Monday, July 23, 2012

The Highs and Lows of Human Potential

When a person makes the decision to take so many lives - as happened in Aurora Colorado early Friday morning - it can lead to many questions that no amount of evidence collection, witness interviews, or the inevitable and seemingly unending media attention can answer.
Of course, there have been many devastating examples of senseless violence in recent US history. The 9/11 attacks, acts of arson, and bombings such as occurred in Oklahoma City are just a few examples. The effect of these events is difficult to overstate. No discussion of other tragedies can or should be allowed to diminish the horror of these events in anyone’s mind.

Finding recent examples of murder on a grand scale is made easier by the fact that three-quarters of the deadliest mass murders in the United States have occurred since 1980. And while mass murder comes in many forms, most of these deadliest acts involved firearms as the exclusive or primary weapon.

Tuesday, June 5, 2012

Book Review

I haven't reviewed any books on this site, but I could start. Read my review of Hot Mess: speculative fiction about climate change by clicking on the title. Leave a comment below to tell me how I did and I will be grateful and maybe even try this again.

Saturday, May 19, 2012

Curse You, Binomial Nomenclature

Bear with me here, because I need to talk about flowers for a minute. With apologies to flora-lovers - the mother of my children, chief and foremost - I must apologize for the next couple of sentences. Often, my reaction to flowers is, "Yeah, you're right. That is kinda' pretty." Being olfactorily impaired - I'm capable of smelling, just not with my nose - flowers don't always capture my attention. That being the case, I'm learning to appreciate them.

Yesterday, I helped drive my daughter's class on a field trip to the Buenos Aires National Wildlife Refuge (No, I was not in Buenos Aires.) for a great hike on a fairly easy trail. When I saw this flower.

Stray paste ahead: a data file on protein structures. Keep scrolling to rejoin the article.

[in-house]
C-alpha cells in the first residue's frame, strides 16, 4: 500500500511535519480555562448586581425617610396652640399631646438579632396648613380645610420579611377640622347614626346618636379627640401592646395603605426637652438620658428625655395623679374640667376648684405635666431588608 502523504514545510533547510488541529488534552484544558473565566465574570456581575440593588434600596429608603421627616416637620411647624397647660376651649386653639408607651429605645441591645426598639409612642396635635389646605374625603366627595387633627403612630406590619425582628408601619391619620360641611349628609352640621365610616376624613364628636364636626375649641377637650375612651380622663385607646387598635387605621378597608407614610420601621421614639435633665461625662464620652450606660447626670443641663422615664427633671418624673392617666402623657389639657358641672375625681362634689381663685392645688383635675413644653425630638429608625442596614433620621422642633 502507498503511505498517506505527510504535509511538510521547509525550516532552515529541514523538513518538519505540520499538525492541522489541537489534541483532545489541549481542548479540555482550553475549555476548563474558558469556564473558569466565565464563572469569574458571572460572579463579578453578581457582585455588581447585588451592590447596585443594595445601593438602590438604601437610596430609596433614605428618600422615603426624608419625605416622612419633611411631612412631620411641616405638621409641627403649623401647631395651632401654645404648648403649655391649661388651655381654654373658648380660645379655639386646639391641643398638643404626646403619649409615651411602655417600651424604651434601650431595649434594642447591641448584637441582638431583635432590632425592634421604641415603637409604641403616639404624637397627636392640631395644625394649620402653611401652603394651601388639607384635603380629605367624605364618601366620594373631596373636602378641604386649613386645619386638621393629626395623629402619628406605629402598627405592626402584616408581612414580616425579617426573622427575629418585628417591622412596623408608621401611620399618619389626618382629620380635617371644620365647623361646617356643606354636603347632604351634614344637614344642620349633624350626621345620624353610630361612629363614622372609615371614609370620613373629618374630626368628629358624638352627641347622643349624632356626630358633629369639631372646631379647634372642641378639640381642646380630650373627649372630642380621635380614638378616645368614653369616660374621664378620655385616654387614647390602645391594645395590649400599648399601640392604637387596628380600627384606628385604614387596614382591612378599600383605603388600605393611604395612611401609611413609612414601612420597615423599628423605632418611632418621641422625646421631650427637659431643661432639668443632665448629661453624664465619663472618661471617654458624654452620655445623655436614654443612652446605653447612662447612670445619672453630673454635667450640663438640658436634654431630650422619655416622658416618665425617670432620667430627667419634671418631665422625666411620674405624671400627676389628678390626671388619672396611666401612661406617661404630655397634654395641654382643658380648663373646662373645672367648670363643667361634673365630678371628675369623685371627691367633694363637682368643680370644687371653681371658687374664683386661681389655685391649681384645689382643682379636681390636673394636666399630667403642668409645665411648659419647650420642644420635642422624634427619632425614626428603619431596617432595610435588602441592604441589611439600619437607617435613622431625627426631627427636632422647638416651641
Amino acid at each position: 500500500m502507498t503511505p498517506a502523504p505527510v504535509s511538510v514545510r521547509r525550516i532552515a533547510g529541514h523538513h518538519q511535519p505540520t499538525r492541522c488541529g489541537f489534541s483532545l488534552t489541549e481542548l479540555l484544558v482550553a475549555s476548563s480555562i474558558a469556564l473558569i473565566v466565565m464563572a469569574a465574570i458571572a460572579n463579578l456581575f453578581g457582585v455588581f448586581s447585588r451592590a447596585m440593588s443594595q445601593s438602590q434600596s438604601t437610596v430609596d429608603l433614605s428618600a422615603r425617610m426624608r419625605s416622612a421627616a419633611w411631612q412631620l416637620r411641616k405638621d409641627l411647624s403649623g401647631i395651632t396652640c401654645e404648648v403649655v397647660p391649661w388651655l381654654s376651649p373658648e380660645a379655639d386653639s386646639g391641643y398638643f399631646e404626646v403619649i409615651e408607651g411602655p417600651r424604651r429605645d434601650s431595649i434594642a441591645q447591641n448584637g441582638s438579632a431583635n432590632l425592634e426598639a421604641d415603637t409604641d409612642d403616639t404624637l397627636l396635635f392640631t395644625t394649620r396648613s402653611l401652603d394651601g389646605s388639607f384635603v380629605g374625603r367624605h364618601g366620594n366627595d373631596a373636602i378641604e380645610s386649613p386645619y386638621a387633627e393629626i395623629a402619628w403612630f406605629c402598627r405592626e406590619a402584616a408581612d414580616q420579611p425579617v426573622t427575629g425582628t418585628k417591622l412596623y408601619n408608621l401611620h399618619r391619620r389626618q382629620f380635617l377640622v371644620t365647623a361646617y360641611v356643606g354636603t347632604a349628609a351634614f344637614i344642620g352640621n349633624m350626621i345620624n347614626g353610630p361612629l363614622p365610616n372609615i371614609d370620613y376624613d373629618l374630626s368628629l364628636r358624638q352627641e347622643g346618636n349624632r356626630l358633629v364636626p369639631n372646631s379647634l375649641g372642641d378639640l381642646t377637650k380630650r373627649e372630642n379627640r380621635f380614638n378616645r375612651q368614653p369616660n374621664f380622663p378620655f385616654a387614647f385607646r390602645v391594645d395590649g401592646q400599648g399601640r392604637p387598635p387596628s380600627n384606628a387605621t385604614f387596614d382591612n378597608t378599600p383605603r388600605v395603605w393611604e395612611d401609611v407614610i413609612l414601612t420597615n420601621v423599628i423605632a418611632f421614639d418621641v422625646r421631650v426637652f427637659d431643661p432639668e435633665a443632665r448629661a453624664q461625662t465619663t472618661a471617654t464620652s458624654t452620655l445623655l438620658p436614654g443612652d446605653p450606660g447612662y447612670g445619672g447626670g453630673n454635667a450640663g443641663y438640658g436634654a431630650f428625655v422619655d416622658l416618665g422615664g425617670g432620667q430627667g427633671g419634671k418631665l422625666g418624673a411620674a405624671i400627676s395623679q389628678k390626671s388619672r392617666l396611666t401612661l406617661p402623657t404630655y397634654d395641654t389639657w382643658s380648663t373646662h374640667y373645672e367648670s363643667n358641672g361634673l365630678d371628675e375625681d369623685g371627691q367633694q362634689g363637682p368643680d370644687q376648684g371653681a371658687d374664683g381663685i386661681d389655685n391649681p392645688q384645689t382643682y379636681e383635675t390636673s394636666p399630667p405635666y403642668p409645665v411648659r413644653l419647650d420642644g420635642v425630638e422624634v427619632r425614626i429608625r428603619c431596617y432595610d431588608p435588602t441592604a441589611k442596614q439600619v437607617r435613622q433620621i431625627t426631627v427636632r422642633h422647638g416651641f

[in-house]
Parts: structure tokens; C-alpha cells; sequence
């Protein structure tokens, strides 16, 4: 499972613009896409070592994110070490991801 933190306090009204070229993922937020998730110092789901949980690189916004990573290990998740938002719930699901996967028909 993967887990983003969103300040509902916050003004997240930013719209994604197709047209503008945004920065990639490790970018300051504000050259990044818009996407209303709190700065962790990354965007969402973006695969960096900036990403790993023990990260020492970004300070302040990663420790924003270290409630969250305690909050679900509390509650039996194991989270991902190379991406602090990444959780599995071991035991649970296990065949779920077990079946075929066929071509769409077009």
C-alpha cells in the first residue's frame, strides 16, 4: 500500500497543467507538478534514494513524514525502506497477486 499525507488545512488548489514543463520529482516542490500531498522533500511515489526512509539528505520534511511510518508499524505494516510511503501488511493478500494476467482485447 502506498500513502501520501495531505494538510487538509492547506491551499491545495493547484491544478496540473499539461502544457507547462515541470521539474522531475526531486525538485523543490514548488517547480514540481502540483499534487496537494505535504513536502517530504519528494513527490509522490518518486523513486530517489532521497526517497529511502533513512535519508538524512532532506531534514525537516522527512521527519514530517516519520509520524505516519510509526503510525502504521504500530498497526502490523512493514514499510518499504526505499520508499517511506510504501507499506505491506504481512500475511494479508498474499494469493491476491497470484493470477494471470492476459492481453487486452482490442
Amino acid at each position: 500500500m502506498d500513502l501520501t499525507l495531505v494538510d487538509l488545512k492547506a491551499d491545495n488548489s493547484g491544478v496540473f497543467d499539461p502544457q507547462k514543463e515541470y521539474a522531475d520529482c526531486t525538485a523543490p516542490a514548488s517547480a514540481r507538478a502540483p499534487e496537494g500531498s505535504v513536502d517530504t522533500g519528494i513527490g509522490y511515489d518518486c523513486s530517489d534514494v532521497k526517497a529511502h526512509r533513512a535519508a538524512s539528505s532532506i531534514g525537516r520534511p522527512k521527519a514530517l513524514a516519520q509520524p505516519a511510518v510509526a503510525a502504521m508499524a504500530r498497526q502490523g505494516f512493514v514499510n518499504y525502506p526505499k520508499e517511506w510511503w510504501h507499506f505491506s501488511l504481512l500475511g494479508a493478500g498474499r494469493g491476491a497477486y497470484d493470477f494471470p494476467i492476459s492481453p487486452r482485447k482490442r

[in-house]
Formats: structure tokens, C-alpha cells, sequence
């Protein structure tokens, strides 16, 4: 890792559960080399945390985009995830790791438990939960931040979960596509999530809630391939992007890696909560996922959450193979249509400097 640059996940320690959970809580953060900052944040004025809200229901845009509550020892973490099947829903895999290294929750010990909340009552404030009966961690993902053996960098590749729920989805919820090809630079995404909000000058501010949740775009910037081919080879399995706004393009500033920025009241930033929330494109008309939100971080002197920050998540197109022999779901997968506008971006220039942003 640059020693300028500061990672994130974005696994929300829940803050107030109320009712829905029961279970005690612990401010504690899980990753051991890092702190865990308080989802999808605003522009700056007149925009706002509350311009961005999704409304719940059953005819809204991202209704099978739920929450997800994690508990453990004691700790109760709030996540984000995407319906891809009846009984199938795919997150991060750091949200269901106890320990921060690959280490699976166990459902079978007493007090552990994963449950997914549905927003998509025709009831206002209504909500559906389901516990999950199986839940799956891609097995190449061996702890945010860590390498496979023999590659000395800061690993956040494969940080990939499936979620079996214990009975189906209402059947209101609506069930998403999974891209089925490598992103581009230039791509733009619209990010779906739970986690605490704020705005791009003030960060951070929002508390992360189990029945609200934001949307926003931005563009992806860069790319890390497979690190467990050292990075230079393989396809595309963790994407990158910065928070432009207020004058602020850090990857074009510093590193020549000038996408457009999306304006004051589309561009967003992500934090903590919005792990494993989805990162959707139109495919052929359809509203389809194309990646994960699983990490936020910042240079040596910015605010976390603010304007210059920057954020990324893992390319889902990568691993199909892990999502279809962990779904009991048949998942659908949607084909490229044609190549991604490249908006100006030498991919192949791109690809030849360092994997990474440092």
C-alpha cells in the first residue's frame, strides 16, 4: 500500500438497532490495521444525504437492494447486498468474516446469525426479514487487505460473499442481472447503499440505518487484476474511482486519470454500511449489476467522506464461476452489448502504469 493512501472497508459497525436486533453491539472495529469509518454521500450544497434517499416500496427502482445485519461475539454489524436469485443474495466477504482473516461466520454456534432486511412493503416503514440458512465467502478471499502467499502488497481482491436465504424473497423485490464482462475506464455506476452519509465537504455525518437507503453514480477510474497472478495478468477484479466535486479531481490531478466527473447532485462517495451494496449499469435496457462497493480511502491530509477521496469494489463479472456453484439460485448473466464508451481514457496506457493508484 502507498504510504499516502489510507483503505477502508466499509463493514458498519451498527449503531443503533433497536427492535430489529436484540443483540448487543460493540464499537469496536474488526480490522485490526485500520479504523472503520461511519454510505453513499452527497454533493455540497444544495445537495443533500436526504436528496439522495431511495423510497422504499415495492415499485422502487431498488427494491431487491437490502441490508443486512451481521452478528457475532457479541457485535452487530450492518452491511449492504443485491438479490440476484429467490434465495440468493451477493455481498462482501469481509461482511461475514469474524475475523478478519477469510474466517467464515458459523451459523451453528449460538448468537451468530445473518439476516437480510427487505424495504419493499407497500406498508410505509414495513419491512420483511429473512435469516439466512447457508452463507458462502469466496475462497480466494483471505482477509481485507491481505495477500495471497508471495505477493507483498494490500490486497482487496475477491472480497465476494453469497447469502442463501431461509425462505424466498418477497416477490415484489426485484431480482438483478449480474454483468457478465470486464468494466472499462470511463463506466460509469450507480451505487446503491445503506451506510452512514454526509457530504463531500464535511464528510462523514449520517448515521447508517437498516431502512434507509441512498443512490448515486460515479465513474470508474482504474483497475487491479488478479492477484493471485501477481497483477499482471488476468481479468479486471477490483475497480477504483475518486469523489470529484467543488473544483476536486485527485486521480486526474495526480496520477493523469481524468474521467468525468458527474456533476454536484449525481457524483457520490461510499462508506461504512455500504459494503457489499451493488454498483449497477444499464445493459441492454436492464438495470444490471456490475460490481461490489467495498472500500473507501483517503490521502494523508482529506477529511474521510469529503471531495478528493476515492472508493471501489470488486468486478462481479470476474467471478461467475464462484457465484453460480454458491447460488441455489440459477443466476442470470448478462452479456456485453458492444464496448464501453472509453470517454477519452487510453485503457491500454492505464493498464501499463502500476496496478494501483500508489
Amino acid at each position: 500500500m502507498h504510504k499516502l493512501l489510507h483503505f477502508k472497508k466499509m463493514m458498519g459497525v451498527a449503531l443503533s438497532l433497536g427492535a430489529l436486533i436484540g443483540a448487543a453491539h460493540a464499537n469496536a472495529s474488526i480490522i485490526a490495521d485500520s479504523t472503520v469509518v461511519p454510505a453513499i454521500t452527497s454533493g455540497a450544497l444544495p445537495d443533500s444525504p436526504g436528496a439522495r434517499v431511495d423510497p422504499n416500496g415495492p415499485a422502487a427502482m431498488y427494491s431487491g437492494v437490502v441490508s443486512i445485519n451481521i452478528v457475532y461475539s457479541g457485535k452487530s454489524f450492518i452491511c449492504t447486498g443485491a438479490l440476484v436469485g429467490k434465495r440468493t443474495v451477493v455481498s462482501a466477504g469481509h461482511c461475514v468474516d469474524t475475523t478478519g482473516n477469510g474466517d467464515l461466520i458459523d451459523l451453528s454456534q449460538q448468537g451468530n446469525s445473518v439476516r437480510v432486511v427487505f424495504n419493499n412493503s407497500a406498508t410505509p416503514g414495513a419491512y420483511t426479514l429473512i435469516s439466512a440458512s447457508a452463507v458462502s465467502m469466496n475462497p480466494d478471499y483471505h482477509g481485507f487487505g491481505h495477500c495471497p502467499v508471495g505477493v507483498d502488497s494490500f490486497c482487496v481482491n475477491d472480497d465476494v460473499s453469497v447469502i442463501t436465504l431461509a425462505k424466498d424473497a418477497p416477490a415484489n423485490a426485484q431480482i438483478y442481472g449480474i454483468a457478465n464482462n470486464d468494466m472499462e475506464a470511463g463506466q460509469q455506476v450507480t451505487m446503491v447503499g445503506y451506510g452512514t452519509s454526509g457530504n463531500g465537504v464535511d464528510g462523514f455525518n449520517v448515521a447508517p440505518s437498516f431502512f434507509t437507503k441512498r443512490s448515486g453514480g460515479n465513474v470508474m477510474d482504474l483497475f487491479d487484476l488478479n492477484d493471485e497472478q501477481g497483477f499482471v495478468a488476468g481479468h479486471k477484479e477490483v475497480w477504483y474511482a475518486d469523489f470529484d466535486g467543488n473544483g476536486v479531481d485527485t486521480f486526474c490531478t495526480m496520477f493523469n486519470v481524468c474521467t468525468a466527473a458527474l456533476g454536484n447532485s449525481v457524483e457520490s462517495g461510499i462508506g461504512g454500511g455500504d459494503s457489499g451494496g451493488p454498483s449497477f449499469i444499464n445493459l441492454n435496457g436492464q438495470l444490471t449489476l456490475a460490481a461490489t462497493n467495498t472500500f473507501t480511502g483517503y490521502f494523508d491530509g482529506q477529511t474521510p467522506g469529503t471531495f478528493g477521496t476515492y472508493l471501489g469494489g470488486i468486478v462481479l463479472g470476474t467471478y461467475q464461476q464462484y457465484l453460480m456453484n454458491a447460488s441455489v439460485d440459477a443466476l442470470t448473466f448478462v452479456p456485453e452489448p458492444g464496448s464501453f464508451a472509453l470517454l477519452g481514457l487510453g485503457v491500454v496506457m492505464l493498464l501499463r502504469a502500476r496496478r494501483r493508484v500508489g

Pretty, huh?

I remembered the effect that the same flower had on me about this time last year when I saw it on the grounds of the Arizona-Sonora Desert Museum. The BANWR park employee said that the flower was named prickly poppy or cowboy egg. Another called it fried-egg flower, but I remembered the name being something different, maybe australian, having made some cursory research the previous year. See! It really made an impression on me, and I couldn't find a sign with the name on it. Anyway, somewhere along the hike, one of the park employees asked if the students knew anything about binomial nomenclature. I joked that since they are taking Latin, they are learning nomenclature and working their way up to binomials.

Friday, February 17, 2012

Read This, for Yourself

My twitter-friend, Eric Sipple's post "Fragments of Where I Am" really spoke to me, today. I always get something out of his blog. Even though I don't always understand some of the programming challenges and technical glitches he faces, those are only a small part of his writings and there's always something I can relate to in his posts. He writes conversationally, but deeply and I am very partial to his movie reviews.

"Fragments" is special. Here, Eric takes an extremely personal experience and shares it in a way that is completely affecting and, for me, eerily familiar in the same way that some of his aunt's revelations were to him. His journey toward understanding himself and as a consequence, understanding that he needs help is every bit as inspiring and engaging as his willingness to share this evolution with the reader.

Eric is a writer. It's incredible when his passion for writing becomes a tool for healing. What person that loves to write will not be moved when he shares, "...writing gives me a power over it that speech does not." I feel I know exactly what he means. There is a freedom that the written word affords, a compact between the writer and the reader that's lost with mere utterance. It's one of the reasons I avoid the telephone when I can.

Go now, read a post that contains the sentence, "The truth of it is that I’m only beyond help because that’s where I’ve been holding myself." You just might be better for it.

Thursday, February 16, 2012

These Go to Eleven

75% cornstarch + 25% water + 32.7 Hz + 34.6 Hz = Pseudonuclear reaction

Science Fair has its moments.